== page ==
recently after having worked as a servant
In a downtown hotel for twenty-seven
years, more than $6,000 was found today.
The woman was thought to be penniless.
She died at the age of 66 years.
When Colonel Kersey Coatee, an old
time hotel man here, died, several years
ago, he left Miss Sullivan, who had worked
for him, 11,000. She placed this amouiu
and her other savings in a bank. It failed
and her frlonds supposed she had lost all
of her money. But with the opening ol
the trunk came the discovery of a certi
ficate of deposit of J3.000, of another show
ing Miss Sullivan had an account beside?
ner uniortunate one. About J2.000 In
currency was secreted lt one corner of the
During her entire life the woman nevei
took a vacation. The money will prob
ably go to Miss M. Sullivan of Ogdeiis-
burg, N. Y., and to Mrs. C. R. Helblng of
Grand Crossing, Chicago, stBters of the
WU ASKS MANY QUESTIONS
ABOUT NEW TRAIN TUNNELS
Retiring: Chinese Minister Visits
Latest Engineering Feat in
NEW YORK. Dec. 21 Wu Ting-fang,
the retiring Chinese minister to tho United
States, came to New York today expressly
to Inspect the passenger train tunnels unde.
the Hudson river which connect Manhat
tan with the various railroad terminals on
tho Jersey side.
Dr. Wu displayed his well known pro
pensity for asking questions end when the
tour was finished a member of the party
"Dr. Wu has the man from Missouri
looking life a deaf and dumb man when It
comes to a matter of 'show me." M
thm that there was nothing at value on
the Island. However, they crossed to the
Island, established a permanent camp and
for five weeks prosecuted their explora
tions, finding no Indication of any thing of
value or of great Interest
Tho island ts twenty miles wide and
thirty-five miles long and la of volcanic
origin. Good grass abounds and there Is
some running water. It contains no human
beings, but hundred of deer and myriads
of wild pigoons. Inscriptions wer found
proving th visit there In VMS of a rescue
party In search of traces of th Orlndell
exploring xpedtilon, lost th year before.
During the party's stay th Island was
visited by former Congressman Conn of
Indiana, who is making a pleasure cruise
In his private yacht Comfort
From the Denver Republican.
KING ALBERT 1 ON MONE
New Belgian Ruler Greeted with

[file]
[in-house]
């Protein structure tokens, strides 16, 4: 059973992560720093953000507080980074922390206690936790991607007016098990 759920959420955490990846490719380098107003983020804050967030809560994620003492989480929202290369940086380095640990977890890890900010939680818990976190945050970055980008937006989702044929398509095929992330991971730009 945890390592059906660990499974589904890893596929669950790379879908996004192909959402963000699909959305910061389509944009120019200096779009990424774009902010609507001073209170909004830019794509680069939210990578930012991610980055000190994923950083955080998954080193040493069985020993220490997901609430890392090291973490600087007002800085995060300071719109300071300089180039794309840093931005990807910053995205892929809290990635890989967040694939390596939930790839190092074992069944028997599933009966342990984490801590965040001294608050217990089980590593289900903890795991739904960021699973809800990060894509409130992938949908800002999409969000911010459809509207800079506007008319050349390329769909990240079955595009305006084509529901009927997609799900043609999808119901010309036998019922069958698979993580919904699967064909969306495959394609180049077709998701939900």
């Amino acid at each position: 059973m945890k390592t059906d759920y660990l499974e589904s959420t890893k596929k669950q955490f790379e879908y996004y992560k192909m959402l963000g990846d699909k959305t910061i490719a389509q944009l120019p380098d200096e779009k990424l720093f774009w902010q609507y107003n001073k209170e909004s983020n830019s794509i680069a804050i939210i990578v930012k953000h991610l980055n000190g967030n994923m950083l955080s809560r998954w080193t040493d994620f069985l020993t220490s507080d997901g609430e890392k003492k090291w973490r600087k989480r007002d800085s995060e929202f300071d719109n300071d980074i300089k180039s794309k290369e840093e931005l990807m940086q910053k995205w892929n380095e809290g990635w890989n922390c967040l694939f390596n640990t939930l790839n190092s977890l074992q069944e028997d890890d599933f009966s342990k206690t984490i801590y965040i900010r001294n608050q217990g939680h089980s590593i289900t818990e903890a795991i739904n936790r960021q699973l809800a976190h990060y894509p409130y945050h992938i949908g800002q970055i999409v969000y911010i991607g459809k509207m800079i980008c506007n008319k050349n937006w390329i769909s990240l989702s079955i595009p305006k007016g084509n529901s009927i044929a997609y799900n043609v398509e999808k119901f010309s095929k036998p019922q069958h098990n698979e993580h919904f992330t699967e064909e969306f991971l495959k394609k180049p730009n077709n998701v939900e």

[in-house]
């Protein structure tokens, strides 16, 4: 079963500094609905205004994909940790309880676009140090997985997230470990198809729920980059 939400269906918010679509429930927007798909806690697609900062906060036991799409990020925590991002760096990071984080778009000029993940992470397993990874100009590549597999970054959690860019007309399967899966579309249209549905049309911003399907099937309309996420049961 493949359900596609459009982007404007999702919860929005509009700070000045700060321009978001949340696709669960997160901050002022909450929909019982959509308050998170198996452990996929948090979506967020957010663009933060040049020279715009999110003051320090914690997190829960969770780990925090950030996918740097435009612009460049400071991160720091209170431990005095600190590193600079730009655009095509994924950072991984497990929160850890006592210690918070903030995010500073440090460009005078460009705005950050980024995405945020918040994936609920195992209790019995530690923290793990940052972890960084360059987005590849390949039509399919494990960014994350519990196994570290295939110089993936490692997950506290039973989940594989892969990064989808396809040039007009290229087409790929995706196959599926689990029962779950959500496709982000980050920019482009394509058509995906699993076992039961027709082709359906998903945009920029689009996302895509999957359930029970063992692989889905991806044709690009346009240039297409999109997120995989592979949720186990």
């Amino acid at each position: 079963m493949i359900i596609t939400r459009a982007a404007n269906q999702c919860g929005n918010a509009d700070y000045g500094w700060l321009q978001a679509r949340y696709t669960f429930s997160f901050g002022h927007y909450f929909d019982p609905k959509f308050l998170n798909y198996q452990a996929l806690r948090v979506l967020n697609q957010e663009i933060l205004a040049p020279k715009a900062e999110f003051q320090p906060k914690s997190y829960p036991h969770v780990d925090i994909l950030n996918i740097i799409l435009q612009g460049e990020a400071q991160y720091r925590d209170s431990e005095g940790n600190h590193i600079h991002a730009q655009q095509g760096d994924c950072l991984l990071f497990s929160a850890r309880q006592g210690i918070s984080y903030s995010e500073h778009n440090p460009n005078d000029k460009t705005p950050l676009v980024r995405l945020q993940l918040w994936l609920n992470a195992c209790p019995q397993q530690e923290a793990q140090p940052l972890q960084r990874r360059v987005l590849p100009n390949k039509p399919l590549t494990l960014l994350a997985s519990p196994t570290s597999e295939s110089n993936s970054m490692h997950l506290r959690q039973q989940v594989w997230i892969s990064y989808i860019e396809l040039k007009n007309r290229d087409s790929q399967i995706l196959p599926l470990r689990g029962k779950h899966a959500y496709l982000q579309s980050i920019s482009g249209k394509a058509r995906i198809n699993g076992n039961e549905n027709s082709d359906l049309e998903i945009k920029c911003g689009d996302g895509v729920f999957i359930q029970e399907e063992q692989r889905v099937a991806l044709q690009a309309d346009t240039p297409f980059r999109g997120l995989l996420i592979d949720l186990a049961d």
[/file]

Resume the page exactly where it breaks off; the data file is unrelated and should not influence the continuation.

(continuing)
Cheers by Subjects;
PAYS HIGH TRIBUTE TO LEOPOLD
Say Royal Uncle Performed Bis
Work for Enrichment of Nation,
but Declares for Humanity
- and Frg:ress.
BRUSSELS, . Dec. 3.-Another young
monarch was addea ti kiie reigning sor
crlgns of Europe today hen Albert I a
scended the throne- of Belgium. The of
ficial ceremony was ,brilliant and the pop
ular acclaim genuine. Yesterday all Bel
glum mourned. Today everywhere there
was merry-making and Joyous cries filled
the air. '
The scene In the House of Parliament,
where .the oath to the throne was taken,
was Impressive with Its setting of royalty.
Here ' the new monarch made an address
destined, by its democratic tone and une
quivocal expressions on the great question
of the Belgium Congo, to attract the at
tention of the world.
Colonization should mean civilization,
said the king. The nation desired a policy
of humanity and progress In the Congo
and no one had a right to doubt her prom
ise that such a policy would be main
tained. At daybreak the streets were again
crowded with thousands who sought po
sitions from which they might view the
entry to the capital of -Albert and Eliza
beth. Windows, baleonies and roofs were
filled and standing room on wagons, tables,
chairs and ladders was sold by enterpris
ing speculators at extravagant prices.
Preceded by Queen Elizabeth and the
two little princes, Leopold and Chase, Who
occupied the royal coach, Albert made a
'Joyous entry" to the city. Thfc Uing was
mounted on a spirited charger and made a
striking picture In the gold and white uni
form of a general. He repeatedly ac
knowledged the plaudits of the people and
smiled as a shower of flowers- fell upon
the queen's coach.
King: and Qaeen Applauded.
The arrival of the queen at the Hall of
Deputies was the signal for an outburst of
applause, while the demonstration that
followed In honor of the king continued
for many minutes. A feeble attempt of the
socialists to raise counter cries were
drowned In shouts of "long live the king."
Standing before the assemblage 'of bril
liantly uniformed princes and foreign repre